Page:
We discuss the lamb, the dog, the stick, the campfire, the brook and the sun. We talked about the possibility of each "thing" being able to clean the Roosters beak.
"Now that we have read the story, can you retell the story by telling me about the pictures I have drawn?"
I touch each picture and they tell me the story with great enthusiasm. For some reason they find it funny that the Rooster would ask each thing to hurt the previous thing if they did not clean his beak.
"Great Job! You sound like you really liked that story. Let's see if we can sequence the story events on our template."
Sequencing and story retell is an important skill. The CCSS increase the expectations with each grade. In kindergarten we are able to use simple stories to accomplish these expectations. I use a template for sequencing stories. Templates are great for visually organizing the information. I made a poster sized template and laminated it so I could model the writing before each assignment. (I spelled the word sun wrong, sorry. I often find mistakes in my writing. My students aren't able to catch my mistakes unless it is in their names.)
"We will use my big template to sequence this story. What happened first in this story? I will use my name sticks to choose friends to help me retell this story."
"Great idea. I will draw a picture of the Rooster with a dirty beak. I will write; First the rooster was dirty. What happened next in the story? I will use my name sticks to choose a friend to help me retell this part of the story."
"A lot happened in the middle of the story. I will draw all the parts of the middle of the story. I will write; Next the rooster asked for help. When you write your own paper you only have to choose one of the parts. Now I will choose a friend to help me retell the last part of the story."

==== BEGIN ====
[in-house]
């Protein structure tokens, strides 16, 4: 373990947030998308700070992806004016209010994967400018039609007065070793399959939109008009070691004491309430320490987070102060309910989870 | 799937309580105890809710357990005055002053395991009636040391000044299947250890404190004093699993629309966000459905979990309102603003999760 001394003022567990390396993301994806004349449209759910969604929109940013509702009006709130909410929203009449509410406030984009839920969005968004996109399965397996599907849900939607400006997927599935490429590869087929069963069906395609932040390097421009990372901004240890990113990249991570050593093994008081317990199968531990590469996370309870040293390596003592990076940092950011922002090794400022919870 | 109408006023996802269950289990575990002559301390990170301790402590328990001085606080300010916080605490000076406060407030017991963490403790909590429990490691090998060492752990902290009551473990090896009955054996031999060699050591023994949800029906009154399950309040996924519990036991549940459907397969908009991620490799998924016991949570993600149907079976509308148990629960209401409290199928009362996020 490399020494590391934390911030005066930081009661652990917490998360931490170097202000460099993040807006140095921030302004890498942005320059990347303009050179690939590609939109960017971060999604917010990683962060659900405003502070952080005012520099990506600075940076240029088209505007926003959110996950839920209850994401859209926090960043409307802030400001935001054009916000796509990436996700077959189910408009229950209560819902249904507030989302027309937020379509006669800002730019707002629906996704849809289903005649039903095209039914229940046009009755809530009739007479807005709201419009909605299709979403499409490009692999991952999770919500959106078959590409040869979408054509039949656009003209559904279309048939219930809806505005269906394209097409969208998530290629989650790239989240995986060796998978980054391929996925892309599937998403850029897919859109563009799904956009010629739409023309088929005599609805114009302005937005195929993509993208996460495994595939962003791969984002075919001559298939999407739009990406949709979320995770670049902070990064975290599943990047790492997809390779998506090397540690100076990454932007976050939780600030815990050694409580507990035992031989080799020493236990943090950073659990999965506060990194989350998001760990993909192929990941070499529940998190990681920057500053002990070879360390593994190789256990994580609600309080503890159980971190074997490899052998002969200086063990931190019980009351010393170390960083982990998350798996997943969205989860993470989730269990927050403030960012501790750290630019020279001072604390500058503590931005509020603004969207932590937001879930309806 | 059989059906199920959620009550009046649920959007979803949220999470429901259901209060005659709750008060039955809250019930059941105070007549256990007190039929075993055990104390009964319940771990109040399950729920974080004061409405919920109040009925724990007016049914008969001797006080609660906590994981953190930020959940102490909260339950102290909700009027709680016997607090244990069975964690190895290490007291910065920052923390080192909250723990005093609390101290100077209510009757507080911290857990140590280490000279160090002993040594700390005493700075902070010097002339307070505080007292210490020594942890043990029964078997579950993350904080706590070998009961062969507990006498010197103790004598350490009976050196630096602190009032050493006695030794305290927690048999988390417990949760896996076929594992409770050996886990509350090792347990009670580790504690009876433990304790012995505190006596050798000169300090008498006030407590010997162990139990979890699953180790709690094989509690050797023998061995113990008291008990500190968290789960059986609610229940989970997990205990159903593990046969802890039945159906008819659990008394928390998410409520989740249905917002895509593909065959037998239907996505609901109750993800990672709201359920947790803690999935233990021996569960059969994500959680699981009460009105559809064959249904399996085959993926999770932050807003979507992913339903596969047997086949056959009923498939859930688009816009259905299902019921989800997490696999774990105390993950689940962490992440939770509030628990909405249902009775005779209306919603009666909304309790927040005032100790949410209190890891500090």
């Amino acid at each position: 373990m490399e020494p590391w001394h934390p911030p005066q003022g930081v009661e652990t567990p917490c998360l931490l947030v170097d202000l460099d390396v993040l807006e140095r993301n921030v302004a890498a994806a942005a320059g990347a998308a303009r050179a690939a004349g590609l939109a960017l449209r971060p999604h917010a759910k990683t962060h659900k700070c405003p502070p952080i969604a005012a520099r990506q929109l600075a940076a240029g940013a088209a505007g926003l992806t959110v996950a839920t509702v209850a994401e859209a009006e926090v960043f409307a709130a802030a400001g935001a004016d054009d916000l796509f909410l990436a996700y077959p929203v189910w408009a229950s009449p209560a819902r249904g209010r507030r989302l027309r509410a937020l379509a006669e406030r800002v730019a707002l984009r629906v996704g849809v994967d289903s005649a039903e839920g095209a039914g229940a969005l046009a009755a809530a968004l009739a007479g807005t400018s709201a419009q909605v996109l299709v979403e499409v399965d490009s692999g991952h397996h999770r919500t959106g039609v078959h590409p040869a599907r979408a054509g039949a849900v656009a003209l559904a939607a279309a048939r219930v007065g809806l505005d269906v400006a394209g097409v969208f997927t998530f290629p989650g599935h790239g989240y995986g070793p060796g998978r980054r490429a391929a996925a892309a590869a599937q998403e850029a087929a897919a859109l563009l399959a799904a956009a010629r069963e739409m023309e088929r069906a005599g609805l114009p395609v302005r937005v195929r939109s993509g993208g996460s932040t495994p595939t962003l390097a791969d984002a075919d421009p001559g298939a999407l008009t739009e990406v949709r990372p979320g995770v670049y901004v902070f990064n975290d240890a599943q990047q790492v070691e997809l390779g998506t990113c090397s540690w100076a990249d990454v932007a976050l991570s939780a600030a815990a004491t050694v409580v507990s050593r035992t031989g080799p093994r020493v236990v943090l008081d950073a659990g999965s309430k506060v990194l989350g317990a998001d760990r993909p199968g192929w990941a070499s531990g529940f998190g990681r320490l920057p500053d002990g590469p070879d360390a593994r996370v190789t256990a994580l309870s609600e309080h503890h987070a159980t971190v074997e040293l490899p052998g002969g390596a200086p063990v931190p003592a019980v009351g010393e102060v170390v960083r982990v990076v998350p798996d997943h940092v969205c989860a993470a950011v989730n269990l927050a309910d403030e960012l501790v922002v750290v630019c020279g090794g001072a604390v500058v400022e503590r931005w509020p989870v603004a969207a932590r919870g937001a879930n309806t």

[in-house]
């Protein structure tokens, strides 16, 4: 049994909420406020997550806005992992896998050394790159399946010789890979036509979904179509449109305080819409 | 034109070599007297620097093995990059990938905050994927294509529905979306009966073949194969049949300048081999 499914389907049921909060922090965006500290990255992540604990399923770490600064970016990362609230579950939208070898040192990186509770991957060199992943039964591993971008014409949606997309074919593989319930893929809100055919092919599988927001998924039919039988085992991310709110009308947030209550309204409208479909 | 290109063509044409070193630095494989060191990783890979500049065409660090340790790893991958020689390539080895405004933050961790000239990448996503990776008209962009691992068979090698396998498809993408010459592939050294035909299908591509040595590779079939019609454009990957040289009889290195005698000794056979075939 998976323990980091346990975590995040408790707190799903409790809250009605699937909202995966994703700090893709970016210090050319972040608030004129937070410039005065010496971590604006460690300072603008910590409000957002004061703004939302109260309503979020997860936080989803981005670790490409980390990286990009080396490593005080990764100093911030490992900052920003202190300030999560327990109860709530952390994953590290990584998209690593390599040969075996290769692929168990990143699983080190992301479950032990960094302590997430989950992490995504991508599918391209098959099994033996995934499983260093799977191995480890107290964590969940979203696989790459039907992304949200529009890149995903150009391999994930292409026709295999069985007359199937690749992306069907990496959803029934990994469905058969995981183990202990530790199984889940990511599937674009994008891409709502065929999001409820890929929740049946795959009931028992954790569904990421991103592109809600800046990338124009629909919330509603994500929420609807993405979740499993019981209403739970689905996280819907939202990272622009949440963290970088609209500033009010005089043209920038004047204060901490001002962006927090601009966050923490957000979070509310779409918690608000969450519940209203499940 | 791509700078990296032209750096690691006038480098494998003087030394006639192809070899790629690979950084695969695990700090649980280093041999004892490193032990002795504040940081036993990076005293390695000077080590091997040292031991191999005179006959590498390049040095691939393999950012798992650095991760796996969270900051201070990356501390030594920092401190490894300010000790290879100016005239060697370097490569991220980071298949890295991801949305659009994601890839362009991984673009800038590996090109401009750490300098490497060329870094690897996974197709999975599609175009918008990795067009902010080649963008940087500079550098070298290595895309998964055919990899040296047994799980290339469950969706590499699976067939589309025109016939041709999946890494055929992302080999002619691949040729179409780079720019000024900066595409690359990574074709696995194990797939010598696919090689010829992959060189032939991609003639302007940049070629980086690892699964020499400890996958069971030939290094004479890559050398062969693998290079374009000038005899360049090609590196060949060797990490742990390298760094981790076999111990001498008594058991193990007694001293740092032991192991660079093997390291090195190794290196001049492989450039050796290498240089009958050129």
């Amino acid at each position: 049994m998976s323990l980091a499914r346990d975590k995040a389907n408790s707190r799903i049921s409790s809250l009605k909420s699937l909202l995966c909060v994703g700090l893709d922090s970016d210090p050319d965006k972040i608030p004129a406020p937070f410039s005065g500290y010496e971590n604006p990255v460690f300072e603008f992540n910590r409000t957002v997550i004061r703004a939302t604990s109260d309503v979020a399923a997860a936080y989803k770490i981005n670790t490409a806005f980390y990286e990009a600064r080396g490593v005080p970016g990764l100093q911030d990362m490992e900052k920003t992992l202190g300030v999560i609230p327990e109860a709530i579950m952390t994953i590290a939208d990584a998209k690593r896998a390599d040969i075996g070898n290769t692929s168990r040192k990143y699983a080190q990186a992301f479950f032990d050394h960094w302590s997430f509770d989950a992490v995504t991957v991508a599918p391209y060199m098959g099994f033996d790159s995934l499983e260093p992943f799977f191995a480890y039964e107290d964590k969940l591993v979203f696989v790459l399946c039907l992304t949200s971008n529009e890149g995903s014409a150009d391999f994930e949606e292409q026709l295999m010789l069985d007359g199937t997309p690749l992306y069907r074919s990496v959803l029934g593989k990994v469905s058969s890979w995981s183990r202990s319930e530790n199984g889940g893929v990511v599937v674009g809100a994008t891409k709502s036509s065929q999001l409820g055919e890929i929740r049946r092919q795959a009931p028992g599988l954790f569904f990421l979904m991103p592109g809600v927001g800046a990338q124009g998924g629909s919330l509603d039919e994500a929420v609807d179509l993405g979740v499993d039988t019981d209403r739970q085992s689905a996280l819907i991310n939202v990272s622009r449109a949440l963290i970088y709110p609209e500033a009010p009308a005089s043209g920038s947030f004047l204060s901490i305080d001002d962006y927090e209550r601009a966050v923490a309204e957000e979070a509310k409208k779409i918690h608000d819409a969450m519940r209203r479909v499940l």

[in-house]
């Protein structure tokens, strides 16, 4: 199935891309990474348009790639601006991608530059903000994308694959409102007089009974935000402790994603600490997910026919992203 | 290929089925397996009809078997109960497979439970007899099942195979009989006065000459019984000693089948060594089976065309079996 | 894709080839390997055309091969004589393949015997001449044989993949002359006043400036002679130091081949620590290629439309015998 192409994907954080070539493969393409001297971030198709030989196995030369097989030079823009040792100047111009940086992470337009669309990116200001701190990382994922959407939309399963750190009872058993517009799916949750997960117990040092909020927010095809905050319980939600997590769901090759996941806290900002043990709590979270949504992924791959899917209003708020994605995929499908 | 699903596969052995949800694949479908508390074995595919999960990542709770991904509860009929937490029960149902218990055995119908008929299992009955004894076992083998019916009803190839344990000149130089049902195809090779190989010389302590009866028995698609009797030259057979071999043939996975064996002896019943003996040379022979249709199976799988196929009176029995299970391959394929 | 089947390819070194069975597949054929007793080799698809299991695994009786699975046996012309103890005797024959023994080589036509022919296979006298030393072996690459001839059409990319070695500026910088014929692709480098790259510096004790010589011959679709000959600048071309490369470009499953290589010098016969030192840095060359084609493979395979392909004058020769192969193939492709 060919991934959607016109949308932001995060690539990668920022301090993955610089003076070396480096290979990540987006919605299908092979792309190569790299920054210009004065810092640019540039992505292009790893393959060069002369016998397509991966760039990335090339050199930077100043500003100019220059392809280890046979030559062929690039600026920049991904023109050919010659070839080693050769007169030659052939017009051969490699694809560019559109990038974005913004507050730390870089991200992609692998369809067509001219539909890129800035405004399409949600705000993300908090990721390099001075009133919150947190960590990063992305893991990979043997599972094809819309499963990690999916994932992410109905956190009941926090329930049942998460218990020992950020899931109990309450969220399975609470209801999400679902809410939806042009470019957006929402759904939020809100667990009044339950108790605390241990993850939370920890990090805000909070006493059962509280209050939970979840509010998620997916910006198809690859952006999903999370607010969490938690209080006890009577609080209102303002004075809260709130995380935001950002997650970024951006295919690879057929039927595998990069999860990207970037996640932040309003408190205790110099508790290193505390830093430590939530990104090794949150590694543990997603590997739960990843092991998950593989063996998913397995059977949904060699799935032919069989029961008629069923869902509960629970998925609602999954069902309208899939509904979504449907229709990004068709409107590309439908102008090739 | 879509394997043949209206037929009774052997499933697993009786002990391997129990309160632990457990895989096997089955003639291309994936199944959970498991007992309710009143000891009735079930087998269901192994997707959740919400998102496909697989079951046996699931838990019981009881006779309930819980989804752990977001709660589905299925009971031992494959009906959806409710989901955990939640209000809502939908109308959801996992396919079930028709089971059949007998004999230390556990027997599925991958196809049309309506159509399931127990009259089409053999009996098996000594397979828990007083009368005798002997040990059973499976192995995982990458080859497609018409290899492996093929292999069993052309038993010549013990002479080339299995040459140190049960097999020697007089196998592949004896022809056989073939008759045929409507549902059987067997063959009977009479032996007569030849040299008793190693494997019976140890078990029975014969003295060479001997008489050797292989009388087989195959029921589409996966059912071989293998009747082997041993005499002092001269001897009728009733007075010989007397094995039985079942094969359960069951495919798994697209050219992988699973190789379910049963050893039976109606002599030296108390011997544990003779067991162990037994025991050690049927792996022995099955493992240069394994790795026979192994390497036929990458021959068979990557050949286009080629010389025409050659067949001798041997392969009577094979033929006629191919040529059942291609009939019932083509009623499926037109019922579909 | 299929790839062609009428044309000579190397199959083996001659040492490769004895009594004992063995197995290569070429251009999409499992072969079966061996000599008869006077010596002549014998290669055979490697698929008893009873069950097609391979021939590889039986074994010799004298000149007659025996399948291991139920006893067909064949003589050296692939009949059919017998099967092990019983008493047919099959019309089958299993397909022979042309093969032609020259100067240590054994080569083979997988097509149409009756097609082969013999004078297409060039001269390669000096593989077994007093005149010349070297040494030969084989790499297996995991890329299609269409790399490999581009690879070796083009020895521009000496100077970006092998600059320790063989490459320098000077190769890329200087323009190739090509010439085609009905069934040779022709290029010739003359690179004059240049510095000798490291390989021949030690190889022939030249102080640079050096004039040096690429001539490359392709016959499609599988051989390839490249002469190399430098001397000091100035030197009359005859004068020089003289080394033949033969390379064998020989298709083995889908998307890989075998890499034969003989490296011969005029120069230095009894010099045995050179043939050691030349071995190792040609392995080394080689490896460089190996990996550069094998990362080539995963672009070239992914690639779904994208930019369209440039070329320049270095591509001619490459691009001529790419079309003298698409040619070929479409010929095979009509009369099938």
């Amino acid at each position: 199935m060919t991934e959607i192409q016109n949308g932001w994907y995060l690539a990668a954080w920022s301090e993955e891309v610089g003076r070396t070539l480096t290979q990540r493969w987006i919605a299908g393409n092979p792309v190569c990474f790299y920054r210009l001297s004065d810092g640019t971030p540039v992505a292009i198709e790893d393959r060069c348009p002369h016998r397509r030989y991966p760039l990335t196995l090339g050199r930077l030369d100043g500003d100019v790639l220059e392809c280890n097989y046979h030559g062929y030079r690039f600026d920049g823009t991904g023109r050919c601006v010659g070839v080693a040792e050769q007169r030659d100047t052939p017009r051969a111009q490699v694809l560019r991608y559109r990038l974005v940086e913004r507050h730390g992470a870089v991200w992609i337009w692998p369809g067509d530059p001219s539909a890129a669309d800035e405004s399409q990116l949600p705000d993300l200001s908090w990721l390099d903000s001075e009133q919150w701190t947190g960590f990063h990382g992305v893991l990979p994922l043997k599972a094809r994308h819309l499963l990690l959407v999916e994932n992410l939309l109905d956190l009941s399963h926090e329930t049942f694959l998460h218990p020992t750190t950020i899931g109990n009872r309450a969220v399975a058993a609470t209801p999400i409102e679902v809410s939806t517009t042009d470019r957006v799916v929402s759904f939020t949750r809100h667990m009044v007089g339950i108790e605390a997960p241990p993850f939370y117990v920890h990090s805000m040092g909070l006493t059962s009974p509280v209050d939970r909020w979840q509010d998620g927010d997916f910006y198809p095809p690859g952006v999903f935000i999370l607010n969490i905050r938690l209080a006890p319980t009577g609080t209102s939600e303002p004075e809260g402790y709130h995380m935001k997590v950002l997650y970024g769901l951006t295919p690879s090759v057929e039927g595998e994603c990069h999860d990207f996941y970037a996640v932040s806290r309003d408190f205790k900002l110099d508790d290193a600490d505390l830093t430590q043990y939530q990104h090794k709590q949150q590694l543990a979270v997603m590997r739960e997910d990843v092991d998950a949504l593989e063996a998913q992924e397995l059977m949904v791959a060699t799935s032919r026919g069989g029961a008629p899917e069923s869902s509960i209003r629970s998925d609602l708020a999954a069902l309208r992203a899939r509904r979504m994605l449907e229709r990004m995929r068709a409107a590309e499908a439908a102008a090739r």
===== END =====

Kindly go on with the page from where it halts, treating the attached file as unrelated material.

"You are right, the sun did help the Rooster get clean so he could go to the wedding. I will write: Last the sun helped the Rooster. Now it is time for you to fill out your own template and write your sentences."
I have class jobs for all my students. I feel that having a class job teaches responsibility and a sense of community within our classroom. My two paper passers will pass out the templates to each seat while I dismiss the seated students to their tables. I will walk around and help those who need help.
I do have one student that lost his glasses and has difficulty doing his work. I highlight his sentences as he dictates them to me. Then he traces the sentences. He is able to draw pretty well, he is not confident with his writing skills. I gather the writing papers as they finish. I encourage them to sit quietly on the carpet to read library books until everyone is finished.
This is the part of the assignment that can be used for a formative assessment. I keep the most current writing sample for report cards and progress reports. I often write notes on the student work in reference to their oral retell.
I gather the students back on the carpet after putting away the books. I have the students stand up by rows so they are not alone. Each student reads his/her sentences and shows their drawings. Then the row sits down and another row stands up. The students did really well with this story. We cheer and applaud each story retell.
Here is Allen's oral Presentation